Don’t forget your 2D Initial Conditions!

A couple of recent 2D models have been seen where a tidal boundary is being represented and results on the 2D mesh show water surface elevations greater than the tidal level…this is due to poor model schematisation and in particular the setting of initial conditions, or lack of!  The models in question represented a coastal area in 2D with some bathymetry data representing the tidal zone.  A tidal boundary was then set up with the first tidal level value being several metres (~10m) above the mesh element elevations.  By default the 2D domain is considered to be dry at the first timestep and therefore a tidal level several metres above the element elevation would be considered to be a wall of water.  The simulation engine then estimates velocities at these boundaries.  As you can imagine, a 10m wall of water, similar to some kind of tsunami will provide some large velocities which due to momentum can cause some large waves which can manifest themselves in the model as re-circulations, high velocities and water levels which are much higher than anticipated.  Catastrophic to the model and it’s results as such a situation would be in reality.

The key is to use the appropriate 2D Initial Conditions.  This functionality allows the modeller to set the initial 2D conditions to be wet at time zero.  Therefore, if the tide level is set to say 0.262m AD, all of the 2D surface under 1m AD (accounting for any defences) is inundated at the beginning of the simulation.

The 2D Initial conditions takes on two parts, firstly there is the network 2D initial conditions polygon which defines the area of the 2D initial condition.  These can be used to define hydraulic, water quality or sediment initial conditions.  This blog will focus on the hydraulic initial conditions.  This is digitised as a simple polygon and should cover the area which is inundated at the start of the simulation.  Once digitised, the 2D zone will need to be remeshed.  It is also possible to use the 2D zone and set a 2D initial condition for the whole 2D zone, however bear in mind that there may be some mesh elements lower than the tidal elevation which are disconnected from the tide via embankments or other high ground.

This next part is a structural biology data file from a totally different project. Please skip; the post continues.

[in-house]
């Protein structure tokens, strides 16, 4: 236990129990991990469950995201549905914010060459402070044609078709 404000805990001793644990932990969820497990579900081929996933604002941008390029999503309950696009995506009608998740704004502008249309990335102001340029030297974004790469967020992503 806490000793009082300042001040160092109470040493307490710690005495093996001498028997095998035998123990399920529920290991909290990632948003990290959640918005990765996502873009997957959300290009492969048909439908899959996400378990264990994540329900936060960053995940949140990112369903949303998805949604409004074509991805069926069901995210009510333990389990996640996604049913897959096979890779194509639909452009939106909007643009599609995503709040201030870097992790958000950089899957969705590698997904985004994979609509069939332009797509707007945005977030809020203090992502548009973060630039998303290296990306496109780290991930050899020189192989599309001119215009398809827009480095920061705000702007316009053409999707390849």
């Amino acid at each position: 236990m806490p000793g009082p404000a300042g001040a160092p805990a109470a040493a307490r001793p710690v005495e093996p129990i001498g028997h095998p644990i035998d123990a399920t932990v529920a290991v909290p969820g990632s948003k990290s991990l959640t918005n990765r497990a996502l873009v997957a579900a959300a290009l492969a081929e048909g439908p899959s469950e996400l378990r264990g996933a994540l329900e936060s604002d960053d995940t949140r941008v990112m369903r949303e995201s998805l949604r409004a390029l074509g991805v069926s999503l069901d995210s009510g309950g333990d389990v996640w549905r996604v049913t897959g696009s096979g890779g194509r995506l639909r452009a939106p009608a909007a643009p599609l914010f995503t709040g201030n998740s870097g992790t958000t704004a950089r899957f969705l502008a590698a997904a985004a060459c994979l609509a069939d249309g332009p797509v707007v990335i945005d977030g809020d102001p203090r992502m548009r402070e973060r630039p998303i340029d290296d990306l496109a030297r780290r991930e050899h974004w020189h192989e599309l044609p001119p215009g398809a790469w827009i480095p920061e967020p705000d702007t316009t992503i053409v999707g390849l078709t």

2D Initial Conditions Polygon

2D Initial Conditions Polygon

Once the network has been setup correctly,  a 2D Initial Conditions database object is created.  This references the network 2D Initial Conditions Polygon and is where the starting water surface elevation (or depth) is specified.  The water level in all elements which lie within the 2D Initial Conditions Polygon will then have their initial water level set accordingly.  If the mesh element elevation is greater than the assigned elevation then the element will be dry.  If it is lower, then it will be designated to be wet.

2D Initial Conditions Database Object

2D Initial Conditions Database Object

The 2D initial conditions database object should then be used in the relevant location in the run dialogue.

2D Initial Conditions location in the run dialogue

2D Initial Conditions location in the run dialogue

The subsequent simulations will use the initial condition, the specified mesh elements will be wet at the initial timestep, the wall of water avoided and the boundary will be simulated as a tidal boundary gradually rising and dropping rather than a sudden input of a wall of water similar to a tsunami.

Inundated 2D elements at the beginning of the simulation

Inundated 2D elements at the beginning of the simulation

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    About Duncan Kitts

    Duncan Kitts is a Senior Support Engineer with Innovyze in the United Kingdom, specializing in River modelling and 2D modelling. He has over 9 years experience of modeling the key hydraulic processes involved in both fluvial systems and urban drainage environments. Duncan is responsible for providing support of both infoworks ICM and Infoworks RS.
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